Before the students work in collaborative groups, I want them to take a few minutes to try and solve the problem on their own.  By giving the students independent work time before working within groups, allows the students to read the problem, plan a strategy to solve, then begin solving the problem.  When it is time for group collaboration, the students will have something to talk about within the groups.  

After the independent work time, the students are put into pairs.  I find that collaborative learning is vital to the success of students.  Students learn from each other by justifying their answers and critiquing the reasoning of others.

For this activity, I give each pair  a Comparing Fractions Activity Sheet.docx and fraction strips. The students must work together to compare fractions with different denominators by using the benchmark fraction 1/2, recording their answer with >, <. or =, then justifying their answers using fraction strips (MP5). If they can't determine the correct comparison by using the benchmark fraction 1/2, then the students draw a model of each fraction to make the comparison.  After they have their answer, the students must use the fraction strips to show a visual comparison of the fractions to justify their answer.   By the end of the lesson, each student should know how to compare fractions based on a benchmark.  The fraction strips should be used as a resource to check their answers.  For example, if they say 1/2 and 2/4 are equivalent, they should show this by placing the fraction strips to show that they are equivalent.  

The students are guided to the conceptual understanding through questioning by their classmates, as well as by me.  The students communicate with each other and must agree upon the answer to the problem.  Because the students must agree upon the answer, this will take discussion, critiquing, and justifying of answers by both students.  As the pairs discuss the problem, they must be precise in their communication within their groups using the appropriate math terminology for this skill.  As I walk around, I am listening for the students to use "talk" that will lead to the answer. I am holding the students accountable for their own learning.  

As they work, I monitor and assess their progression of understanding through questioning. 

1. Is the fraction less than 1/2, equal to 1/2, or greater than 1/2?

2. How can you use a model to help you compare the fractions?

3.  Does the fraction strips validate your answer?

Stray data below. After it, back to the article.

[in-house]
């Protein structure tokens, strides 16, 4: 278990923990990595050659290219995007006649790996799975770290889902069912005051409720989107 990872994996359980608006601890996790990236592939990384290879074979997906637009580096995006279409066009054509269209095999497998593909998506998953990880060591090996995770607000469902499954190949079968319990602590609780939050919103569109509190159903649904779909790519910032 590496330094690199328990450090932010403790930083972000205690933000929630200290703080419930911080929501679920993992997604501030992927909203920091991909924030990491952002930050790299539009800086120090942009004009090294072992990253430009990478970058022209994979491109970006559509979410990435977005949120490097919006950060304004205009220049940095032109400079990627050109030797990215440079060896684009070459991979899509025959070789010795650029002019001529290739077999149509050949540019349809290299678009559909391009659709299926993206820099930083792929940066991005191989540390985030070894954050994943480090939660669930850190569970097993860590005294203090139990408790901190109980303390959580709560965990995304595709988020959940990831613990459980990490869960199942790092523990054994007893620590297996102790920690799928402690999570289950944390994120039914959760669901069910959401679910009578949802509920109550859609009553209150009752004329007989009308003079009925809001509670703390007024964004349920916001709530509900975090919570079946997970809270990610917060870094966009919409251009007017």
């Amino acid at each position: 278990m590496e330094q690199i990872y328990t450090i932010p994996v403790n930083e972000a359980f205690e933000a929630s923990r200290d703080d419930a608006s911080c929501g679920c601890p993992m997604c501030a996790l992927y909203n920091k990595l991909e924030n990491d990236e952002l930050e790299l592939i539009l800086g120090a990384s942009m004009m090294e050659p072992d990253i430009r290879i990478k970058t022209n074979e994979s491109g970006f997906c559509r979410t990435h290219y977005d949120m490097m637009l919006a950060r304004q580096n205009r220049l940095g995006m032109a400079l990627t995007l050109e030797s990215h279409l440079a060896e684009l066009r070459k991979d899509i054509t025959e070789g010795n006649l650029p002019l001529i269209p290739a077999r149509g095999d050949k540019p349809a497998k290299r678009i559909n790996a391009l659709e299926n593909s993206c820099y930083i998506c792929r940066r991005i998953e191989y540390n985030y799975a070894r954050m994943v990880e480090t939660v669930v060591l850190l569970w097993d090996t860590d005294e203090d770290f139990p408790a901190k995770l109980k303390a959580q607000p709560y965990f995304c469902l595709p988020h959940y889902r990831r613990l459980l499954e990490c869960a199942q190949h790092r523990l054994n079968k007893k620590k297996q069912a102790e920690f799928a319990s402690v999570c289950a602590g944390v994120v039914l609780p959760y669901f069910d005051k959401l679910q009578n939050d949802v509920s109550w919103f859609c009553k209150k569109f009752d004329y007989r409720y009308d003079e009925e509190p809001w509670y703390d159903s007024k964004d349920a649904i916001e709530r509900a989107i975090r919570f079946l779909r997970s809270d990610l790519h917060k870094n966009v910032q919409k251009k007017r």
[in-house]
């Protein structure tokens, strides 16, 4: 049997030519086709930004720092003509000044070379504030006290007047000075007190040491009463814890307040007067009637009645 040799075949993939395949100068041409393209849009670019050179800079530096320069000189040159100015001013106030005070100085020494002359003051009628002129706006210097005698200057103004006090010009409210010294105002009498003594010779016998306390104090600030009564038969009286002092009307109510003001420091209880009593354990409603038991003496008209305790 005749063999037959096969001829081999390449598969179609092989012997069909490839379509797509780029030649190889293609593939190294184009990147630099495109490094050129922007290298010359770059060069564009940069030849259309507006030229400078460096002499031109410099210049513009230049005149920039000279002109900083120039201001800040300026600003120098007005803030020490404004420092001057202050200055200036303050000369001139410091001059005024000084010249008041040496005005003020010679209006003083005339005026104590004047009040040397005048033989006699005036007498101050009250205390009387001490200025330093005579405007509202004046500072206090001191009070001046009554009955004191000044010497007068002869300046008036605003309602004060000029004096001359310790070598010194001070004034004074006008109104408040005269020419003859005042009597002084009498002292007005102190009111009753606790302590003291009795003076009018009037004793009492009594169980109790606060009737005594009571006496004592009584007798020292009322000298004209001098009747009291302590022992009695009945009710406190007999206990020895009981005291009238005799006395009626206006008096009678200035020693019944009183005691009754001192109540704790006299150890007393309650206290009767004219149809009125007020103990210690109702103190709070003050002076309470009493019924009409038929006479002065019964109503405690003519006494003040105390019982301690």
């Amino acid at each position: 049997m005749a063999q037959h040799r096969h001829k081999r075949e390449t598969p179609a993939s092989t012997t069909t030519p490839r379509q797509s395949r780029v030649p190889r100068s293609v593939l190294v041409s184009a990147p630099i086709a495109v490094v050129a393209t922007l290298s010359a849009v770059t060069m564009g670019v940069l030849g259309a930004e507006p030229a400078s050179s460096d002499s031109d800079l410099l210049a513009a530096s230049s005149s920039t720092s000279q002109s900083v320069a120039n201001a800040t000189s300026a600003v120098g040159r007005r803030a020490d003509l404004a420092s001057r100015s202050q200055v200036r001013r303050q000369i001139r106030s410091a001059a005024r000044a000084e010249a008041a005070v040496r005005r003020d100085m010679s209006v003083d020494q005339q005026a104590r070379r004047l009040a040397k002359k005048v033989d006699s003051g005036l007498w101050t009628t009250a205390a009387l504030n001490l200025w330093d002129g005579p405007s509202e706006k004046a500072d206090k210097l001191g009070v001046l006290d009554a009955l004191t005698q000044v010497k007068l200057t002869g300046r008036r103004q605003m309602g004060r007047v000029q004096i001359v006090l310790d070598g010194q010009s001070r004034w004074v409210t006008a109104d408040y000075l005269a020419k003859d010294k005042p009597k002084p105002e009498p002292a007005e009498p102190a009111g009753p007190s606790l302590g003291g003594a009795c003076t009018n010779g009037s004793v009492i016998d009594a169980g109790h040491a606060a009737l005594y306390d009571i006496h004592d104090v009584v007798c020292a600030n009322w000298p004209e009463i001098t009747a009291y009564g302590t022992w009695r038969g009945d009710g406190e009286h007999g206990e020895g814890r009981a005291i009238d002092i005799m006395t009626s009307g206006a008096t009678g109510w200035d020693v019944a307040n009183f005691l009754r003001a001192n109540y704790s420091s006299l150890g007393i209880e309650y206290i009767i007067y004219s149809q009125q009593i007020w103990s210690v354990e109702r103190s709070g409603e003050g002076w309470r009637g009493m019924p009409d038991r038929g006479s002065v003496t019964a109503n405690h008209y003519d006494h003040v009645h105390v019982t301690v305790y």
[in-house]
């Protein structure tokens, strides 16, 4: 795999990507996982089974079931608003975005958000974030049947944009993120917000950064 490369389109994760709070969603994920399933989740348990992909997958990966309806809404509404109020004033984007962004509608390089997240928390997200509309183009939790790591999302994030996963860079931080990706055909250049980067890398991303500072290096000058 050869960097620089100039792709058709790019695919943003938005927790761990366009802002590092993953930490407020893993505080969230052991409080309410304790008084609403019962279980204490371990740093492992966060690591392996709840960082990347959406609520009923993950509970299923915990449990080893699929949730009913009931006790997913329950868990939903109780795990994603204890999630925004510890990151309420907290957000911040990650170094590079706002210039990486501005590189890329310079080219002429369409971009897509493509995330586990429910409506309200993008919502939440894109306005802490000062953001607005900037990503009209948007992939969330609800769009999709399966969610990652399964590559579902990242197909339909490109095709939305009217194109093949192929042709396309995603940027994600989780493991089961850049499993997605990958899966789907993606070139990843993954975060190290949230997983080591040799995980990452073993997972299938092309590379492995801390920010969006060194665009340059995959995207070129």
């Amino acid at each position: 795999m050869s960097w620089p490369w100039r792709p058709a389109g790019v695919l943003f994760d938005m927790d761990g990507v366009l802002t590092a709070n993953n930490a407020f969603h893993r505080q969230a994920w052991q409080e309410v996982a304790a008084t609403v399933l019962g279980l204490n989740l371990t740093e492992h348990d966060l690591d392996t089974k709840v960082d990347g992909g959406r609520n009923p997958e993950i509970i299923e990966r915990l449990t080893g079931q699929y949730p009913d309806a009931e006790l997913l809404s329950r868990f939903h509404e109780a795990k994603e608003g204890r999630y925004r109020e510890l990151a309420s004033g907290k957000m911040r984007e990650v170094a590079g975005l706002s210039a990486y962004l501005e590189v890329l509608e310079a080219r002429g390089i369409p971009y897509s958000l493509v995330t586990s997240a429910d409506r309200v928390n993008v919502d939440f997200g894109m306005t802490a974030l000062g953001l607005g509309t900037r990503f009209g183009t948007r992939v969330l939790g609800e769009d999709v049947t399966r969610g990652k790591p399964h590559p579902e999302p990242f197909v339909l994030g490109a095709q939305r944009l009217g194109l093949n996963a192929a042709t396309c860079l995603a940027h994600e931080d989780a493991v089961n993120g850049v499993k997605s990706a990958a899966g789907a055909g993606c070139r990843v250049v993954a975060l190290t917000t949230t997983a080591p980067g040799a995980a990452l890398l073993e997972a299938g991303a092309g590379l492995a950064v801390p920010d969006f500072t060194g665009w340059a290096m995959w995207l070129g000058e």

4.  Explain your answer.

As I walked around the classroom, I heard the students communicate with each other about the assignment.  I hear the classroom chatter and constant discussion among the students.  Before Common Core, I thought that a quiet class working out of the book was the ideal class.  Now, I am amazed at some of the conversation going on in the classroom between the students. 

 Any groups that finish the assignment early, can go to the computer to practice the skill at the following site until we are ready for the whole group sharing:


My Findings:

 As I walked around while the students worked as pairs, I had to help several students with using the benchmark fraction 1/2.  There are some students that can easily grasp a concept, but there are others that struggle.  I used questioning to help guide these struggling students.  Some students could not quite figure out the 1/2 without seeing models.  Therefore, in some cases, we had to draw a model of the denominator and circle half of them.  If the denominator was an odd number (as in our example in the whole class discussion), the students had to have an understanding of counting by halves.  I don't think that the idea of counting by halves connected with some of the students.  (Sometimes, students learn things and can't apply them in other situations.)  

Using a benchmark is not an easy concept for most students, therefore, I expected the students to struggle.  Some of the students wanted to take the easy way out and just use the fraction strips, but I encouraged them to think about the concept.  Look at the denominator and determine half of it.  Check to see how the numerator compares to that number.  I know that the students will get better at using benchmarks.  The more that they are exposed to a skill, the easier it will get.  We will continue to use benchmarks when applicable to the lesson. 


15 minutes

To close the lesson, I have one or two pairs share their answers.  This gives those students who still do not understand another opportunity to learn it.  I like to use my document camera to show the students' work during this time.  Some students do not understand what is being said, but understand clearly when the work is put up for them to see.

I feel that by closing each of my lessons by having students share their work is very important to the success of the lesson.  Students need to see good work samples (Student Work 1) (Student Work 2), as well as work that may have incorrect information.  More than one student may have had the same misconception.  During the closing of the lesson, all misconceptions that were spotted during the group activity will be addressed whole class.  

 Each student completes an exit ticket to complete individually.  On their paper, they compare the fractions 2/3 and 4/6.  Group activities are great, but I need to know how well each student is doing on their own. The exit tickets are collected at the end of class.  This gives me further data on how the students are comprehending individually.   All struggling students identified from the data on the exit tickets will receive further instruction in small group.